Leaders of the nation's railroads have agreed as a group to support substantial deregulation of the rail industry through legislation.

A 14-point plan approved by the board of directors of the Association of American Railroads, the industry's primary trade group, calls for a five-year program of significant decontrol over the industry by the Interstate Commerce Commission.

Under the plan, the ICC would lose -- and the railroad would gain -- a significant amount of control over rate-setting, proposed mergers, planned line abandonments and freightcar operations.

Under the AAR proposal, for instance, ICC rate regulation would be limited to the areas in which a railroad was not faced with "effective competition." Railroads would be free to raise or lower freight rates by 20 percent without ICC interference, and without the 30 days' advance notice now required.

Also, the ICC would lose the power to suspend the rate when a shipper protests. The ICC would have the power to hear a complaint aganst a rate only when the complaining party -- say, a shipper -- could show both that there were a lack of effective competition and that the rate changed more than 20 percent.

AAR officials contend the current rate regulations place the railroads at a disadvantage in meeting competition from unregulated truck and barge operations and bar them as well from earning adequate profits to support the necessary extensive capital improvements program.

AAR officials conceded that with reduced regulation, that some rates would go up, but they also contended that some rates would go down as railroads seek to attract new traffic. "We just want to be treated as much as possible like the rest of American enterprise," AAR President William H. Dempsey said.

Unlike most of American industry, however, the railroad leaders decided to seek to retain the powers of regional rate-setting conferences, whose activities in setting rates jointly are granted antitrust immunity by the ICC.

The one area in which the rail leaders couldn't agree was the issue of joint rates. Under present law, the ICC can compel through and joint rates -- the rates collected for freight shipments that move on more than one railroad.

About two-thirds of all freight traffic currently moves over two or more railroads. Dempsey said there is a sharp difference of opinion in the industry over the issue.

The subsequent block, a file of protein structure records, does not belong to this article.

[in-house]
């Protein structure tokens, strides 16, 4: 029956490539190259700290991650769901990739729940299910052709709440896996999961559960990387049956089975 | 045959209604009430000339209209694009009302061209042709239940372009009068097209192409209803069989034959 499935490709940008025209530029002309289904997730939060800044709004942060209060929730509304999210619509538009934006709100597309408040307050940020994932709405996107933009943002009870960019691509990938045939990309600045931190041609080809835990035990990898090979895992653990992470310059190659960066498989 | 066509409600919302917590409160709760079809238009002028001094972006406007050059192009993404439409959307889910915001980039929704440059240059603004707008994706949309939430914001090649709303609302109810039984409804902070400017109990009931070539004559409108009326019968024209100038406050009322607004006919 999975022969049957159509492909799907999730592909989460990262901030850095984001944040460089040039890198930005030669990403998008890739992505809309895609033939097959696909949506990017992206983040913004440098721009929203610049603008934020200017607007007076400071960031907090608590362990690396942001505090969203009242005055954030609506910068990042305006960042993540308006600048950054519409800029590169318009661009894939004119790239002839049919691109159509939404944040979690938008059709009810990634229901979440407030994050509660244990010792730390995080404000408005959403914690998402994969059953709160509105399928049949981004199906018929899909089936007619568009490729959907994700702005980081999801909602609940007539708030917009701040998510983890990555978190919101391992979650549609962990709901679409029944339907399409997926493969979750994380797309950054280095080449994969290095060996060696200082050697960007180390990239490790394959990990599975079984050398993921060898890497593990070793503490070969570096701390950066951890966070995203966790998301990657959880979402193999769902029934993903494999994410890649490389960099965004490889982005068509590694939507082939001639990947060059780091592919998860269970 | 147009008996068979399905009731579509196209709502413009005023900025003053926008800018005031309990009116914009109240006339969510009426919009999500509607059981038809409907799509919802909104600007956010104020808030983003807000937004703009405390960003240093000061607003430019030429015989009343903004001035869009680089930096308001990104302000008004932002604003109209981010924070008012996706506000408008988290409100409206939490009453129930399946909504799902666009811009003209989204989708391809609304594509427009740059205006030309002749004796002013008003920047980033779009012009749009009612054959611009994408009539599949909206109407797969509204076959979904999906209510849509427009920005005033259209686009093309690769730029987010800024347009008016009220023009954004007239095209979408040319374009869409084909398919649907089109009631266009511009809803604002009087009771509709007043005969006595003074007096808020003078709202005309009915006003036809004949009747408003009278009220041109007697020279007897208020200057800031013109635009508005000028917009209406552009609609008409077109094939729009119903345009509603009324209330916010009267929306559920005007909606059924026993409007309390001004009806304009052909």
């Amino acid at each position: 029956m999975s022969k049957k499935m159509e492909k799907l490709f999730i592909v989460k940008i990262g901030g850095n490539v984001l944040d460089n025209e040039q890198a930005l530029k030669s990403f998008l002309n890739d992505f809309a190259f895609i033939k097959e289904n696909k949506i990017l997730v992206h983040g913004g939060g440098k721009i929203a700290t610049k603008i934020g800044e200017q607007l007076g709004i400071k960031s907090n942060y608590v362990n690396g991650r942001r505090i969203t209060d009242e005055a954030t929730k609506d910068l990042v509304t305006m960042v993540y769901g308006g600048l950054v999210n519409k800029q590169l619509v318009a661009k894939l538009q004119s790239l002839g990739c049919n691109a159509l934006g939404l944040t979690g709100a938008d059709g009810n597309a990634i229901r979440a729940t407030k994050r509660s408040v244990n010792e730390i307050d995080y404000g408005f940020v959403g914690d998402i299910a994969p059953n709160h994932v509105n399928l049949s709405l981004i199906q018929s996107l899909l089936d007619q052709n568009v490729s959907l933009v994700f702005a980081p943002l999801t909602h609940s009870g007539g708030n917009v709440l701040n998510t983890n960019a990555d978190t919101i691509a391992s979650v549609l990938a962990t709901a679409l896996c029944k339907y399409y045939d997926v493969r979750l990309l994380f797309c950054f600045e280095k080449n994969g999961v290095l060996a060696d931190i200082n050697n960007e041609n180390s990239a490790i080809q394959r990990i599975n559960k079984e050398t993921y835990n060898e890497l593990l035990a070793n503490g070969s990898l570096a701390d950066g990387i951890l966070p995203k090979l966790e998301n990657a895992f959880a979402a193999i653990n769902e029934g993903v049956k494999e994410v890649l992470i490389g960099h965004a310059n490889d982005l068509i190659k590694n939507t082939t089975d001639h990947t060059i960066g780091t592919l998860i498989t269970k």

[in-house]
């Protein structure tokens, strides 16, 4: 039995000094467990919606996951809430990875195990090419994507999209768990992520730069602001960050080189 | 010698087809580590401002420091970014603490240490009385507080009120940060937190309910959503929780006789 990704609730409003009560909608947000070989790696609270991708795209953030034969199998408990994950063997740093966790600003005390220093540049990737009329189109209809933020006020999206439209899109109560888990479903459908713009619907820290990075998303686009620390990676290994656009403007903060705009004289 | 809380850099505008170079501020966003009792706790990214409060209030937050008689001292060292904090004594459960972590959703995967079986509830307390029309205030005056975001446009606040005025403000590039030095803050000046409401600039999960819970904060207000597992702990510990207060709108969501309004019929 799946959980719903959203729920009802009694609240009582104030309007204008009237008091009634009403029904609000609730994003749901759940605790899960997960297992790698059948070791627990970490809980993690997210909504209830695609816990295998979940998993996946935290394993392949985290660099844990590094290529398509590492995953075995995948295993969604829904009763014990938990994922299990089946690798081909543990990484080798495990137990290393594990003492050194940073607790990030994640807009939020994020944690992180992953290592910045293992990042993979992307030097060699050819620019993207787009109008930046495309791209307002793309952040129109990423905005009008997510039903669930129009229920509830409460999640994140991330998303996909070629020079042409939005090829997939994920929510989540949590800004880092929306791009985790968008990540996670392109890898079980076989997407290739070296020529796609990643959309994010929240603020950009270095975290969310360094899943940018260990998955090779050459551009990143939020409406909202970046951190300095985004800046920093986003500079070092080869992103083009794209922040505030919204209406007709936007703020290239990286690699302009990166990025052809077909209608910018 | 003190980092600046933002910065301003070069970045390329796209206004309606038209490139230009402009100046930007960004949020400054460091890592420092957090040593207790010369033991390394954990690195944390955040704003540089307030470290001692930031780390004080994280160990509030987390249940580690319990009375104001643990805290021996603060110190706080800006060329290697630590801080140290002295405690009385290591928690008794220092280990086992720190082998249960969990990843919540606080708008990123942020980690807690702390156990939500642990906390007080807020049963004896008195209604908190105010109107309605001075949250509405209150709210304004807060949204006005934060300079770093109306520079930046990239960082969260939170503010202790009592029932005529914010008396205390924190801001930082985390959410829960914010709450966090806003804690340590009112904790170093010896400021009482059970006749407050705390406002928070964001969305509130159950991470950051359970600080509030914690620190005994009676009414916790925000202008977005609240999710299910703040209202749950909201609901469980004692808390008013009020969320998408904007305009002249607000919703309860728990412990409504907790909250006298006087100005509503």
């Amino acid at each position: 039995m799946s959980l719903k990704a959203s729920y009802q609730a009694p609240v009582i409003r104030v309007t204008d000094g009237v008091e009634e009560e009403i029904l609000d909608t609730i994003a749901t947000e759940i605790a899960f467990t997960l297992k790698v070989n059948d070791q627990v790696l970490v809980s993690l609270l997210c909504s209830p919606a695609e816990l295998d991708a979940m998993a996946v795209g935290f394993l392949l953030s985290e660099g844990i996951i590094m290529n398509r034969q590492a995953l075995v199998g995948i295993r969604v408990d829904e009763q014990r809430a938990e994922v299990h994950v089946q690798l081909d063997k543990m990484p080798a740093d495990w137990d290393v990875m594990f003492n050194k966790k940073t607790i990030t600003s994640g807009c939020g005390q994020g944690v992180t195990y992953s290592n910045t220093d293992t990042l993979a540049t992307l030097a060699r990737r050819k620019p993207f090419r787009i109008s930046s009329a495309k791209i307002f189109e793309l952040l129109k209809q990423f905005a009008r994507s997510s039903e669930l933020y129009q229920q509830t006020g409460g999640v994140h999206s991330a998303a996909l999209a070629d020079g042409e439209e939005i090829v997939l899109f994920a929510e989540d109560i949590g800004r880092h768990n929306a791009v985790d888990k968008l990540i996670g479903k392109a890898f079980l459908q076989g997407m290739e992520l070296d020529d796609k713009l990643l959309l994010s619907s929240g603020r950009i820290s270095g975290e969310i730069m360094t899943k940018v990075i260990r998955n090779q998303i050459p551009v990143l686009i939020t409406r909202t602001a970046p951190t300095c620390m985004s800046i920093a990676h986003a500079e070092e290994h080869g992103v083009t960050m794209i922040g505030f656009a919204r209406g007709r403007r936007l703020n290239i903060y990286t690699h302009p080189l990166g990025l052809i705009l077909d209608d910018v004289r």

Dempsey said the AAR is drafting legislation reflecting the proposed changes but doesn't know whether it will seek to have it introduced or work from the as-yet-unproposed administration deregulation plan.

Dempsey said he believed there is an atmosphere generally hospitable to deregulation and a "keen appreciation" of the railroads' difficulties among many on the Hill. "We've got a system, much of which is held together with baling wire," he said. With deregulation, there is a chance to get a "better system" that in the long run will aid all shippers, he suggested.

Meanwhile, on Capitol Hill, Transportation Secretary Brock Adams defended the administration's request for an additional authorization of $654 million for the trouble-ridden Northeast Corridor high-speed passenger train project.

Rep. James J. Florio (D-N.J.), chairman of the House transportation and commerce subcommittee, opened the hearing by listing "disturbing reports" that "inadequate planning, poor organization, mismanagement, waste and outright fraud" may have been major factors in the excessive delays and escalated costs that have characterized the project since its inception.

Alan S. Boyd, president of Amtrak, was not as sanguine as Adams about the project's funding predictions. "You should not be surprised if I or my successor is back in the future with Mr. Adams or his successor" to ask for more money, he told the subcommittee.

Boyd, who came to Amtrak last year, said there had been waste and inefficiency, "and maybe there has been fraud" in connection with the program, but he said many of the problems had been cleared up.